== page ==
Thank you for the clear explanation, ReinoTion! I just realized that Kingdom of Hanover could be easily restored, when I was studying the kingdom on the map of the German Empire and comparing it to the present-day boundaries, so Prince Ernest August should not have a problem becoming King of Hanover. As for Mecklenburg-Schewerin, you're right - the rights to its vacant throne are transferred to the House of Mecklenburg-Strelitz, so the Duke Borwin can proclaim himself the Grand Duke of Mecklenburg-Schewerin and Strelitz. Just like the Stuarts succeeded the Tudor dynasty on the English throne following Queen Elizabeth I's death in 1603, uniting the kingdoms of Scotland and England. I will make notes of your idea for my future monarchist organization project.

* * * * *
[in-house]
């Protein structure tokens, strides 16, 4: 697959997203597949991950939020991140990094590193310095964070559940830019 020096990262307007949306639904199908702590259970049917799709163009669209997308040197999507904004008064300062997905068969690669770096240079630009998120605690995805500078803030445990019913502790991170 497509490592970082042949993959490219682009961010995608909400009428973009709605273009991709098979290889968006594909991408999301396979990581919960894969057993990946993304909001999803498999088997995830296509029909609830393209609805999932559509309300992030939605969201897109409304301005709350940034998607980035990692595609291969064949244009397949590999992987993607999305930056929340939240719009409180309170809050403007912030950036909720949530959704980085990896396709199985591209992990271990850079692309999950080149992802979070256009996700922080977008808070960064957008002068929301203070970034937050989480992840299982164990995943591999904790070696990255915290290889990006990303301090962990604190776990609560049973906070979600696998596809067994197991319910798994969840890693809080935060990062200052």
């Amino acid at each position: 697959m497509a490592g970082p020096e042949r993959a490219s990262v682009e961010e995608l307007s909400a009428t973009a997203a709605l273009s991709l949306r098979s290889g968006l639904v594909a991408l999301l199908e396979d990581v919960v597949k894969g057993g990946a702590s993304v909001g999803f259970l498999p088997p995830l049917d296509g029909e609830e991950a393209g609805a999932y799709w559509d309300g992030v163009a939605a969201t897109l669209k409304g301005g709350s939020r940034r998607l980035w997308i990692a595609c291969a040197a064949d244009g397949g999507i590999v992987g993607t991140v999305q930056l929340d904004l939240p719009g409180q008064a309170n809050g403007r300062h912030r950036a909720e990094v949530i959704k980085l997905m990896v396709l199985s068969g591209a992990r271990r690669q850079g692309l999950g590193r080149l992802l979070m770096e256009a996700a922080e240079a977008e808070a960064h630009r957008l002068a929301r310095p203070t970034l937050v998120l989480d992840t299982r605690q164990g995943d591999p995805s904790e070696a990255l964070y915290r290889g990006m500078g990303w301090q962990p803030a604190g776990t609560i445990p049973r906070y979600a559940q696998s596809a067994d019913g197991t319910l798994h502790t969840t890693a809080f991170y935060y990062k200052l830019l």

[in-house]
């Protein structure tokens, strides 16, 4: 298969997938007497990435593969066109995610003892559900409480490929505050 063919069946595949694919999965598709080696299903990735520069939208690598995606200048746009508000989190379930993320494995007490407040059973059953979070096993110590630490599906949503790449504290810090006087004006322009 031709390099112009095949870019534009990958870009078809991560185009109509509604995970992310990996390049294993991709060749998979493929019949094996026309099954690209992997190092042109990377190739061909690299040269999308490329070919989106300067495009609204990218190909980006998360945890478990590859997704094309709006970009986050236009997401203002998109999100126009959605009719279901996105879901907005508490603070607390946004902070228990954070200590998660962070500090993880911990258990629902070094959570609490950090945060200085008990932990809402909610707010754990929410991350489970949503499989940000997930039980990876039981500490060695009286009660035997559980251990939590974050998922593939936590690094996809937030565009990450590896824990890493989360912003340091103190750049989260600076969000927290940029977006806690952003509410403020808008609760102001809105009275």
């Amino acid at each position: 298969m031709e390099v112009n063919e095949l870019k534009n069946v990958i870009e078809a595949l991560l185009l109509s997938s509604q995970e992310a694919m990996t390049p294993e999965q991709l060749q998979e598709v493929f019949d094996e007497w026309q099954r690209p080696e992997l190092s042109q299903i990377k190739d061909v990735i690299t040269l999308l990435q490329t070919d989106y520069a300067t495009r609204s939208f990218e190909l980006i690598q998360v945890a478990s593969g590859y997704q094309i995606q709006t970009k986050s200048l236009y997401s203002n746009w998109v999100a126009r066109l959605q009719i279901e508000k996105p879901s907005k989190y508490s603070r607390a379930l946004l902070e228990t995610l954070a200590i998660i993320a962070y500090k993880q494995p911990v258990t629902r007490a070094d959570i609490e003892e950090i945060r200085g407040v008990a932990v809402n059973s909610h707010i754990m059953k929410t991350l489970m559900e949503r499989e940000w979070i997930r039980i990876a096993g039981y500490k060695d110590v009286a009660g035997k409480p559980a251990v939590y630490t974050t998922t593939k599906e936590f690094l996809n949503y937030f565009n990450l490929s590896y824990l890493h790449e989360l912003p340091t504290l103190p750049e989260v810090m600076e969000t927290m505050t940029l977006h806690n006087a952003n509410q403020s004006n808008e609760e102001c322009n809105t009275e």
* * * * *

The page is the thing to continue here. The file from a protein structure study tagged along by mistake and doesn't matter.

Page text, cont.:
Windemere

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Reply with quote  #14 
Well, it seems that the modern German provinces (states) of Mecklenburg, Brandenburg, Saxony, Anhalt, Thuringia, Schleswig-Holstein, Neidersachsen, Hesse, Bavaria, and Baden-Wurttemberg all have native royal or ducal families that could fit quite comfortably into the current boundaries, and would be a focus for provincial historic, cultural, and patriotic sentiments

The 3 modern German states which don't have a native royal family are NorthRhine-Westphalia, Rhineland-Palatinate, and Saarland. These provinces were divided between Prussia, Bavaria, and Hesse prior to the fall of the German Empire in 1918. Nevertheless, they did have local noble families ( sometimes mediatized families) who might provide a focus for loyalty to local traditions.

It would be interesting, time permitting, to research what local noble families held possessions in these provinces, under Prussian, Bavarian, or Hessian sovereignty.

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Dis Aliter Visum "Beware of martyrs and those who would die for their beliefs; for they frequently make many others die with them, often before them, sometimes instead of them."